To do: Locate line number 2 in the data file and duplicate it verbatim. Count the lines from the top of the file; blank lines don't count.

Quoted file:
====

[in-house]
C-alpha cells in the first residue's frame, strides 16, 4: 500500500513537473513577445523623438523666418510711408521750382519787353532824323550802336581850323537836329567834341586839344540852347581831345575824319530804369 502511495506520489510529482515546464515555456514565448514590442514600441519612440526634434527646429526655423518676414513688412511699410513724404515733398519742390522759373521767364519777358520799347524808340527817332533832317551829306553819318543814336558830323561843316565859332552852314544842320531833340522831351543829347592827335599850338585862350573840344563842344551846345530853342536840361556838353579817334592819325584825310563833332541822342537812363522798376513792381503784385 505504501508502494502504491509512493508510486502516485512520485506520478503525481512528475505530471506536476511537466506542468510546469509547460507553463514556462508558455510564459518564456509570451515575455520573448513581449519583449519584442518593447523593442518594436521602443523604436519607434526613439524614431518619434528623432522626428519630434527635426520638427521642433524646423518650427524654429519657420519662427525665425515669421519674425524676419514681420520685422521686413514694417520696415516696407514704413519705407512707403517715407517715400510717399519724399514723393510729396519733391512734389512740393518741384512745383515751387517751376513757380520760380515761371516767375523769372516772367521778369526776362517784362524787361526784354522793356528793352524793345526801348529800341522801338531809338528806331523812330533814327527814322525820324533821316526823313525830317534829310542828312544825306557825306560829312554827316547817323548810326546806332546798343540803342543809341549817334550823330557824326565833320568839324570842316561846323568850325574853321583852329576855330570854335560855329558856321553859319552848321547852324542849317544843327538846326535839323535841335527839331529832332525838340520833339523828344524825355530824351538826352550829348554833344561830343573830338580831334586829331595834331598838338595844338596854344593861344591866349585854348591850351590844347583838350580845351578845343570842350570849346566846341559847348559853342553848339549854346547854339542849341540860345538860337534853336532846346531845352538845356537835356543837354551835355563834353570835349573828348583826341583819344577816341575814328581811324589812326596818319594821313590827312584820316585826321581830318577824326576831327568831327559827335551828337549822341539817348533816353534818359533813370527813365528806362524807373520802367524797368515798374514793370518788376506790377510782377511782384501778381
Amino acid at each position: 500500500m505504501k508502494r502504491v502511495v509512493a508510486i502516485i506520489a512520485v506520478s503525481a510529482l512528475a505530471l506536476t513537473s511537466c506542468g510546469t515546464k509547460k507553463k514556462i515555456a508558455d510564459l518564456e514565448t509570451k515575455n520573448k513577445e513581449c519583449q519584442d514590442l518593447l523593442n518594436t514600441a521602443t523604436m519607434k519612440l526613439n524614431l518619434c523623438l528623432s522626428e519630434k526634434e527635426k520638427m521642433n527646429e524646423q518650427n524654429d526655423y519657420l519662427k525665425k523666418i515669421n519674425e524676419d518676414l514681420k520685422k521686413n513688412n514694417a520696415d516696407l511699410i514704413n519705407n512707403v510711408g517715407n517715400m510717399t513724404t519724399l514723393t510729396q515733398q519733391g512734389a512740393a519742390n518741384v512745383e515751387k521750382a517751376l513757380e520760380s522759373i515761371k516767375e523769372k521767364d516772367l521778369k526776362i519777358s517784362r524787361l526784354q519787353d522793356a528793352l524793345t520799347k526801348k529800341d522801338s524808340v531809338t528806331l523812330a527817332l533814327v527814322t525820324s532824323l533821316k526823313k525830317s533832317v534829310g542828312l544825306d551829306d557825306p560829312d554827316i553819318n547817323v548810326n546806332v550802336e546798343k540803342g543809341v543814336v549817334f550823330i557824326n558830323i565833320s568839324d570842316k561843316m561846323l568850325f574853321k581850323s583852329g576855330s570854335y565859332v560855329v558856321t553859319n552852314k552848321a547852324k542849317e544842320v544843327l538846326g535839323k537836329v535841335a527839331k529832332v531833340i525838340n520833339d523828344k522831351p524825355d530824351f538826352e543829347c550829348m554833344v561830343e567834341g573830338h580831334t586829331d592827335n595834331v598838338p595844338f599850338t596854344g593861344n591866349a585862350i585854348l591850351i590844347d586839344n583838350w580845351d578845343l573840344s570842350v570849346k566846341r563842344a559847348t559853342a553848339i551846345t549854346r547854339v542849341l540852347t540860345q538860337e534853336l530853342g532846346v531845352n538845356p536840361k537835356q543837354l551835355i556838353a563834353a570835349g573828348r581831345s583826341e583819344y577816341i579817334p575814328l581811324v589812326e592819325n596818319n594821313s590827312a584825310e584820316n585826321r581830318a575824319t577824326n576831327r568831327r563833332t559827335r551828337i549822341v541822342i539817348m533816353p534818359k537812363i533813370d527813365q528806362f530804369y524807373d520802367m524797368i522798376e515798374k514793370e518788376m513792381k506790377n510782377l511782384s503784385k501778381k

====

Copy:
C-alpha cells in the first residue's frame, strides 16, 4: 500500500513537473513577445523623438523666418510711408521750382519787353532824323550802336581850323537836329567834341586839344540852347581831345575824319530804369 502511495506520489510529482515546464515555456514565448514590442514600441519612440526634434527646429526655423518676414513688412511699410513724404515733398519742390522759373521767364519777358520799347524808340527817332533832317551829306553819318543814336558830323561843316565859332552852314544842320531833340522831351543829347592827335599850338585862350573840344563842344551846345530853342536840361556838353579817334592819325584825310563833332541822342537812363522798376513792381503784385 505504501508502494502504491509512493508510486502516485512520485506520478503525481512528475505530471506536476511537466506542468510546469509547460507553463514556462508558455510564459518564456509570451515575455520573448513581449519583449519584442518593447523593442518594436521602443523604436519607434526613439524614431518619434528623432522626428519630434527635426520638427521642433524646423518650427524654429519657420519662427525665425515669421519674425524676419514681420520685422521686413514694417520696415516696407514704413519705407512707403517715407517715400510717399519724399514723393510729396519733391512734389512740393518741384512745383515751387517751376513757380520760380515761371516767375523769372516772367521778369526776362517784362524787361526784354522793356528793352524793345526801348529800341522801338531809338528806331523812330533814327527814322525820324533821316526823313525830317534829310542828312544825306557825306560829312554827316547817323548810326546806332546798343540803342543809341549817334550823330557824326565833320568839324570842316561846323568850325574853321583852329576855330570854335560855329558856321553859319552848321547852324542849317544843327538846326535839323535841335527839331529832332525838340520833339523828344524825355530824351538826352550829348554833344561830343573830338580831334586829331595834331598838338595844338596854344593861344591866349585854348591850351590844347583838350580845351578845343570842350570849346566846341559847348559853342553848339549854346547854339542849341540860345538860337534853336532846346531845352538845356537835356543837354551835355563834353570835349573828348583826341583819344577816341575814328581811324589812326596818319594821313590827312584820316585826321581830318577824326576831327568831327559827335551828337549822341539817348533816353534818359533813370527813365528806362524807373520802367524797368515798374514793370518788376506790377510782377511782384501778381